TIMMINS, Ont. – The Ontario general election is well underway and getting a lot of air time, but no one would fault you if you hadn’t heard of the Northern Ontario Party (NOP), or its two truck-driving candidates.
The party, as its name would suggest, is only located in northern Ontario and prides itself on having no whip or central campaign to force candidates to stay on a single message.
That riding-first policy was part of what attracted Shawn Poirier and Gary Schaap to the smaller party. The two drivers each say the lack of party line to toe mean they get to focus on issues that matter to them and their potential constituents – concerns that are shared by those in the trucking industry.
While the party will never get enough votes to form a Government in Toronto – they aren’t even running enough candidates for that to be a possibility – being the party in charge isn’t the point. The candidates say by focusing on a few northern-specific issues, and being open to working with whomever is in power, there’s a greater chance to get things done.
Taking five weeks off from Grant’s Transport, where he hauls wood chips to canvass his riding of Timiskaming—Cochrane, Shawn Poirier says being a driver gives him a unique perspective that will help him at Queen’s Park.
“Basically, as a truck driver, you touch every job and domain in northern Ontario.”
Poirier says the introduction of electronic logging devices has highlighted the lack of available, safe truck parking.
While the problem is one that has long been an issue for the safety of drivers and the bottom line of fleets, Poirier says the lack of infrastructure – good roads and rest stops, among other things – are driving business out of the north.
“It’s a huge problem for us in northern Ontario. Communities shrinking until they become a small village or a subdivision.”
Repairing roads, paving commercial roads, and bringing back passenger rail are important to keeping northern residents connected to crucial services like hospitals, says Poirier.
Gary Schaap, the NOP candidate for Timmins, agrees with Poirier’s assessment of the parking situation.
Schaap hasn’t been able to take the time off from his job at Manitoulin Transport where he is a less-than-truckload (LTL) driver four days a week, but he makes time to speak to voters at the door whenever he’s not on the road.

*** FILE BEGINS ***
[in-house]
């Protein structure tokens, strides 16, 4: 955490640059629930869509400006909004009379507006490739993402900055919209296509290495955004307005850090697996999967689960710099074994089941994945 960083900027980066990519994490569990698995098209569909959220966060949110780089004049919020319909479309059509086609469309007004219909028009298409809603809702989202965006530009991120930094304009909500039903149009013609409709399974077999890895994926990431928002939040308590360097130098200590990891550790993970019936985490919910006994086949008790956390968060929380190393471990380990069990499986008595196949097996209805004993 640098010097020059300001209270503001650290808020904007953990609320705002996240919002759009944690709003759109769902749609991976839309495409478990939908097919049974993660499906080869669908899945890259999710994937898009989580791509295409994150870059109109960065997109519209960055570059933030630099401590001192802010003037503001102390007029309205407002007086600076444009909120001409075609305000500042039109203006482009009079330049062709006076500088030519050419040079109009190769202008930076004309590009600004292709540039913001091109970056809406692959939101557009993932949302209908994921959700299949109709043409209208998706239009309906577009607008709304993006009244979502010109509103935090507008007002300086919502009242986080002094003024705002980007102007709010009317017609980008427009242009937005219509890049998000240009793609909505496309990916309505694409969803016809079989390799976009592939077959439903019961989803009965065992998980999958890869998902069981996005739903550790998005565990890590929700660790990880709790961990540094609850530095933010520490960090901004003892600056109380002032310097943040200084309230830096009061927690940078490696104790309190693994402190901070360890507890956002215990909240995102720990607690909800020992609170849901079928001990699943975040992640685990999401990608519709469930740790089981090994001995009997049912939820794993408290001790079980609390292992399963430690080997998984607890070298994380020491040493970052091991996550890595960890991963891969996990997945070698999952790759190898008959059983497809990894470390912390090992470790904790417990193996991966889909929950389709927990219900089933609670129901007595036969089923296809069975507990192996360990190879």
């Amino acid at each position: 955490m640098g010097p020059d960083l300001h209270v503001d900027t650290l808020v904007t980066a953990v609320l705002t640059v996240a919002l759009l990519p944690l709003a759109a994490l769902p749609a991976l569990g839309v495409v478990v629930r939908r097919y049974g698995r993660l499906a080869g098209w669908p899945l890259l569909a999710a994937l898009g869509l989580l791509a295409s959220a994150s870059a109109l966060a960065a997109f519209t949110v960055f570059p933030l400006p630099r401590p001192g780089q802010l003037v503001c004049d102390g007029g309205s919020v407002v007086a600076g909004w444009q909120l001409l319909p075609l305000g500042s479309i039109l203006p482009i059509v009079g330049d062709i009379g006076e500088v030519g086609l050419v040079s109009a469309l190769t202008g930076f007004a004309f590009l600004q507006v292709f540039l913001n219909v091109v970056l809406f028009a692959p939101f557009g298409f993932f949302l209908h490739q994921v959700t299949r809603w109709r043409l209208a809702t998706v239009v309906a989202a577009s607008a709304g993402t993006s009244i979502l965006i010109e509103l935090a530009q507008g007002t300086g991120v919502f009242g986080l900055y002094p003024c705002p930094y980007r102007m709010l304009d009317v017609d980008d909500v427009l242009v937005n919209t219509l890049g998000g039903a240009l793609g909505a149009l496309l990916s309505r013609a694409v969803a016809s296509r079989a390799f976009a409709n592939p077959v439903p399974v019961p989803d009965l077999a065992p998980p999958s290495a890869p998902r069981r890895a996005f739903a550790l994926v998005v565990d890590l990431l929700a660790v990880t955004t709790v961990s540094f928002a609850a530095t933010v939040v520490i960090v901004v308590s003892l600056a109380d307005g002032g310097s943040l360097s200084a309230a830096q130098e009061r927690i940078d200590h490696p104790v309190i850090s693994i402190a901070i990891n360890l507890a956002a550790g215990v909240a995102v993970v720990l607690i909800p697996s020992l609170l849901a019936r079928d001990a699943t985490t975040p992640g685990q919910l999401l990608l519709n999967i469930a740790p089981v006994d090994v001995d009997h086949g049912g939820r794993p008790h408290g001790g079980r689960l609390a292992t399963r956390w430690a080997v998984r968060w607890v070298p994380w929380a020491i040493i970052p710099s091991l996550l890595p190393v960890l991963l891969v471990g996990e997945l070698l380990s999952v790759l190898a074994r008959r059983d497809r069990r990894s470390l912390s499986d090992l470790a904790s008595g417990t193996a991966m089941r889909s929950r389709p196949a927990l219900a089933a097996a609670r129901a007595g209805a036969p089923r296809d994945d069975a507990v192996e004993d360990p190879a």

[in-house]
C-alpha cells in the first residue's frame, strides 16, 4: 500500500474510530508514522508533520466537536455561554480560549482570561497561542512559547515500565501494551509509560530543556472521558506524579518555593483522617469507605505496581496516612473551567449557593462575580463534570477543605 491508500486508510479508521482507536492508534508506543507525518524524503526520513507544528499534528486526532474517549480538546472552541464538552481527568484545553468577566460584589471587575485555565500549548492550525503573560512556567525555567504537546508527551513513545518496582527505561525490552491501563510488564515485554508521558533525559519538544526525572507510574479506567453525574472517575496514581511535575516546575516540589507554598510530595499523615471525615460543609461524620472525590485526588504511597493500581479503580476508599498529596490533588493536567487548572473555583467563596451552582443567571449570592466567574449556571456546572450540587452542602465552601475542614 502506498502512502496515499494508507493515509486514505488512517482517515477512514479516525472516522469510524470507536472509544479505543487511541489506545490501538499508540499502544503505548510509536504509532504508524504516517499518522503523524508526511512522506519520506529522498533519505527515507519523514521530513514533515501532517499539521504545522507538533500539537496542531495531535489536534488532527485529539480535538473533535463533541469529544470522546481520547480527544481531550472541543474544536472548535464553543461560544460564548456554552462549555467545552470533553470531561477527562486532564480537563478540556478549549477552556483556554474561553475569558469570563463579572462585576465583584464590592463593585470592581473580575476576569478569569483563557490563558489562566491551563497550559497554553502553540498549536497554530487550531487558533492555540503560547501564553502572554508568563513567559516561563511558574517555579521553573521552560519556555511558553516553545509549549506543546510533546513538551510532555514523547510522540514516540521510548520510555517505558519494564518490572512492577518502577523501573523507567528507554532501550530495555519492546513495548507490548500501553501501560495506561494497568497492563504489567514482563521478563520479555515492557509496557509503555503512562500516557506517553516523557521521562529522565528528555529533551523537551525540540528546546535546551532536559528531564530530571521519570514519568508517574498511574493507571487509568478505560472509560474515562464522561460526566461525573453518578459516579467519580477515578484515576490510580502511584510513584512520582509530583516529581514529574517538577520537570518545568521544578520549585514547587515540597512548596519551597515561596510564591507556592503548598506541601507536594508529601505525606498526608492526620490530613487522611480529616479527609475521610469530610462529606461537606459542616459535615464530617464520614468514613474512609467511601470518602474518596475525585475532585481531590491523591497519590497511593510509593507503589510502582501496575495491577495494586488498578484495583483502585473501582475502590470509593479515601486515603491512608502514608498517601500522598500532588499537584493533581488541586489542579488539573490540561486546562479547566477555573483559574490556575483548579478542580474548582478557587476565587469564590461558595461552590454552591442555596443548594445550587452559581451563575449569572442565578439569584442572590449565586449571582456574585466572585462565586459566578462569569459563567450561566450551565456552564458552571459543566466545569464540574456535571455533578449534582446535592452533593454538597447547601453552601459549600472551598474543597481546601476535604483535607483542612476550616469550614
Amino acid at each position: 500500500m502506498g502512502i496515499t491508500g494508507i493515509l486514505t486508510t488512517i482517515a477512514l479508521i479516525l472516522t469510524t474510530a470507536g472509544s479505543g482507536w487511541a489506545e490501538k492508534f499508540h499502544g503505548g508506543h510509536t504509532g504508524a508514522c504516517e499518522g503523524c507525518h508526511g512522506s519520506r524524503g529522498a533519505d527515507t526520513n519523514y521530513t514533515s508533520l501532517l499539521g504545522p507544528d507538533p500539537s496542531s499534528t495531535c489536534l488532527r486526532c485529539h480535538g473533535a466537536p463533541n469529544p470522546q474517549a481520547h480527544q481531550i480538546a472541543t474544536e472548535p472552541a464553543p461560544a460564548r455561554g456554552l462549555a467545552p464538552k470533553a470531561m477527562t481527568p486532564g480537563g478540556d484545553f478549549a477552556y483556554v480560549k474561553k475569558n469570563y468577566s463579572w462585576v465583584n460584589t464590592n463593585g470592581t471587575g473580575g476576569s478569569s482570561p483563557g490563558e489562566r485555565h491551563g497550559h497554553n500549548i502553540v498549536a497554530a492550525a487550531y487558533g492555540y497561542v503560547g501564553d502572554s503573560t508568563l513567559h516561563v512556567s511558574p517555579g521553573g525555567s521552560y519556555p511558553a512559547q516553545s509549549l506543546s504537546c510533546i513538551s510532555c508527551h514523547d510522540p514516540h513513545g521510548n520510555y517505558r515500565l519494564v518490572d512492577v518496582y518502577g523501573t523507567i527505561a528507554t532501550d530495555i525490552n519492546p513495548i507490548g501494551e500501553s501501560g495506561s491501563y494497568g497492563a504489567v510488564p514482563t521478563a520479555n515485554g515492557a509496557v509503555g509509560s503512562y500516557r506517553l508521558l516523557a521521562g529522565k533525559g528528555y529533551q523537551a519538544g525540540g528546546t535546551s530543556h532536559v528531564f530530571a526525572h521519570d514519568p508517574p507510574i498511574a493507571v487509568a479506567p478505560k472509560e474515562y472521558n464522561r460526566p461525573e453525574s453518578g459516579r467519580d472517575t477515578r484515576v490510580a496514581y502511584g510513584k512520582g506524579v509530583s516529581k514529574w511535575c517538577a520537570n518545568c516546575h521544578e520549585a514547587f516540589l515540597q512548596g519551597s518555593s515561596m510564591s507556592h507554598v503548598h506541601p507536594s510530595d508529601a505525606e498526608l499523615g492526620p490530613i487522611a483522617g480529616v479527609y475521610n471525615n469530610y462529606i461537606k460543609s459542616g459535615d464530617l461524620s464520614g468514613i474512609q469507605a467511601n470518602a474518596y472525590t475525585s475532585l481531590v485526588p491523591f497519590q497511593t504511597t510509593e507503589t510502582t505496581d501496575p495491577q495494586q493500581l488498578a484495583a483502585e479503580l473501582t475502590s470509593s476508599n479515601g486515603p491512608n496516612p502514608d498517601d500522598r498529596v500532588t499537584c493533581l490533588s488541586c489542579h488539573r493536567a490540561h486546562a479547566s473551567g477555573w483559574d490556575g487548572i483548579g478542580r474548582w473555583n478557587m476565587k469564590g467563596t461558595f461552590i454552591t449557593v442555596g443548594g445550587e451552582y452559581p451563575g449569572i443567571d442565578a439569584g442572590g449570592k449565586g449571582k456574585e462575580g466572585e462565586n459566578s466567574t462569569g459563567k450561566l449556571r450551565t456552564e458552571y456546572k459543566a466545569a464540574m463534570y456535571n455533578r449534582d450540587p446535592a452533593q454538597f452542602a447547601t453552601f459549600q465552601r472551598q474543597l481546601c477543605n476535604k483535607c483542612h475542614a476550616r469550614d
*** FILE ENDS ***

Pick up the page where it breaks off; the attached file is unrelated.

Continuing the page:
“My goal is to get more pull-offs for truckers so they can pull-off to rest and more places [for drivers] to use the washroom.”
Schaap says the lack of rest stops for northern drivers is impacting the health of the environment. As he makes his twice-weekly run from New Liskeard to Thunder Bay, he sees jugs littering the side of the highway because there aren’t many places for drivers to use a restroom.
Waste on the side of the road isn’t the only thing the 13-year road veteran would do to help improve the environment. His wish list includes working with the government to switch to beet juice for de-icing, to protect animals and groundwater from the effects of salt.
For both candidates, a connection to the north means giving voters a voice where decisions are made.
“They [residents] say they have a politician show up every four years and then leave, and I want to change that,” says Poirier. “It’s going to be a tight race. Very tight.”
Seventeen years of trucking experience would see him making changes to driving regulations as well – moving the clock backwards on regulations surrounding rest and break periods.
“We have to fix the logbooks more so they’re more flexible. When you start hitting traffic or snowplows, your days get longer real quick,” he said. “We have to being back regulations we used to have. If you stop for 15 minutes, that should still count. That’s a break.”
Voters go to the polls on June 7.
This story has been updated from an earlier version.
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